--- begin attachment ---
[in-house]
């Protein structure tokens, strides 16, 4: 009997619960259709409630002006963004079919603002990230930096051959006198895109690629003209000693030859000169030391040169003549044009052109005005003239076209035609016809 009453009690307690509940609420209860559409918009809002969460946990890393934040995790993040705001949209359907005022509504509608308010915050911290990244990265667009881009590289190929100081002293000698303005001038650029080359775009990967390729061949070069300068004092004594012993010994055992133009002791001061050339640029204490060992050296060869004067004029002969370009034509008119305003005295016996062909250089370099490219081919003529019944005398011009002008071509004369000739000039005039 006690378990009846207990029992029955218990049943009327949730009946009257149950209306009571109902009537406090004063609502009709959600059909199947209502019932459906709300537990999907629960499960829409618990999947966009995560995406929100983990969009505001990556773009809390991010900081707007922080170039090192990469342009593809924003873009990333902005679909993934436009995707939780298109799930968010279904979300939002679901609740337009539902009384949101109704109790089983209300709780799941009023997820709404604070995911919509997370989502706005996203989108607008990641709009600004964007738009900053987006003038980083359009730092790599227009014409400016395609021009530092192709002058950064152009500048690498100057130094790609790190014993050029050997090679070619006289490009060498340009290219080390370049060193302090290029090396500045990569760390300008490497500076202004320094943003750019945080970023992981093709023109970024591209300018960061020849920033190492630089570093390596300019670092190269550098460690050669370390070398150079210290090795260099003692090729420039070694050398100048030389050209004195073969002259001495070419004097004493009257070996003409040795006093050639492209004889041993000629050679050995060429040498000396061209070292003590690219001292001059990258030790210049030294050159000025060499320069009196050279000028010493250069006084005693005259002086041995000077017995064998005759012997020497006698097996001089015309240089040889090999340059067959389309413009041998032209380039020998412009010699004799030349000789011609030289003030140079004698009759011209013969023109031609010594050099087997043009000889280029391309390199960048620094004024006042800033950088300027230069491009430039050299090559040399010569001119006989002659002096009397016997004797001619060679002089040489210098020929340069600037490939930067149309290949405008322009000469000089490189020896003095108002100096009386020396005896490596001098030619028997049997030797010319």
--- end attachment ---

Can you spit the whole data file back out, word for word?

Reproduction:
[in-house]
């Protein structure tokens, strides 16, 4: 009997619960259709409630002006963004079919603002990230930096051959006198895109690629003209000693030859000169030391040169003549044009052109005005003239076209035609016809 009453009690307690509940609420209860559409918009809002969460946990890393934040995790993040705001949209359907005022509504509608308010915050911290990244990265667009881009590289190929100081002293000698303005001038650029080359775009990967390729061949070069300068004092004594012993010994055992133009002791001061050339640029204490060992050296060869004067004029002969370009034509008119305003005295016996062909250089370099490219081919003529019944005398011009002008071509004369000739000039005039 006690378990009846207990029992029955218990049943009327949730009946009257149950209306009571109902009537406090004063609502009709959600059909199947209502019932459906709300537990999907629960499960829409618990999947966009995560995406929100983990969009505001990556773009809390991010900081707007922080170039090192990469342009593809924003873009990333902005679909993934436009995707939780298109799930968010279904979300939002679901609740337009539902009384949101109704109790089983209300709780799941009023997820709404604070995911919509997370989502706005996203989108607008990641709009600004964007738009900053987006003038980083359009730092790599227009014409400016395609021009530092192709002058950064152009500048690498100057130094790609790190014993050029050997090679070619006289490009060498340009290219080390370049060193302090290029090396500045990569760390300008490497500076202004320094943003750019945080970023992981093709023109970024591209300018960061020849920033190492630089570093390596300019670092190269550098460690050669370390070398150079210290090795260099003692090729420039070694050398100048030389050209004195073969002259001495070419004097004493009257070996003409040795006093050639492209004889041993000629050679050995060429040498000396061209070292003590690219001292001059990258030790210049030294050159000025060499320069009196050279000028010493250069006084005693005259002086041995000077017995064998005759012997020497006698097996001089015309240089040889090999340059067959389309413009041998032209380039020998412009010699004799030349000789011609030289003030140079004698009759011209013969023109031609010594050099087997043009000889280029391309390199960048620094004024006042800033950088300027230069491009430039050299090559040399010569001119006989002659002096009397016997004797001619060679002089040489210098020929340069600037490939930067149309290949405008322009000469000089490189020896003095108002100096009386020396005896490596001098030619028997049997030797010319």